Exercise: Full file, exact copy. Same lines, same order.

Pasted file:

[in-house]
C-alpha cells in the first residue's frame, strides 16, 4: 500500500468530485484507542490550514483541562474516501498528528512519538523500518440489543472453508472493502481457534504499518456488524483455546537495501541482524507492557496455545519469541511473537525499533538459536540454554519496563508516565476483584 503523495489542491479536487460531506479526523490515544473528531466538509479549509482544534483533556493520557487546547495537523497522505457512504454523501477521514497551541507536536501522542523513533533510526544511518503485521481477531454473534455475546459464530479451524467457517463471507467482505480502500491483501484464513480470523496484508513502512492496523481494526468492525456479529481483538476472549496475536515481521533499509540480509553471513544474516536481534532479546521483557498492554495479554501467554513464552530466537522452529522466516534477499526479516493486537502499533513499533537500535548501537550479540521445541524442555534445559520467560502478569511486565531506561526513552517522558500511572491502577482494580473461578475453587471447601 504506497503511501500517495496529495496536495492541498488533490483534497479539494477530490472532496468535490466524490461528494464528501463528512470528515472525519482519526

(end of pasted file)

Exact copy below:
[in-house]
C-alpha cells in the first residue's frame, strides 16, 4: 500500500468530485484507542490550514483541562474516501498528528512519538523500518440489543472453508472493502481457534504499518456488524483455546537495501541482524507492557496455545519469541511473537525499533538459536540454554519496563508516565476483584 503523495489542491479536487460531506479526523490515544473528531466538509479549509482544534483533556493520557487546547495537523497522505457512504454523501477521514497551541507536536501522542523513533533510526544511518503485521481477531454473534455475546459464530479451524467457517463471507467482505480502500491483501484464513480470523496484508513502512492496523481494526468492525456479529481483538476472549496475536515481521533499509540480509553471513544474516536481534532479546521483557498492554495479554501467554513464552530466537522452529522466516534477499526479516493486537502499533513499533537500535548501537550479540521445541524442555534445559520467560502478569511486565531506561526513552517522558500511572491502577482494580473461578475453587471447601 504506497503511501500517495496529495496536495492541498488533490483534497479539494477530490472532496468535490466524490461528494464528501463528512470528515472525519482519526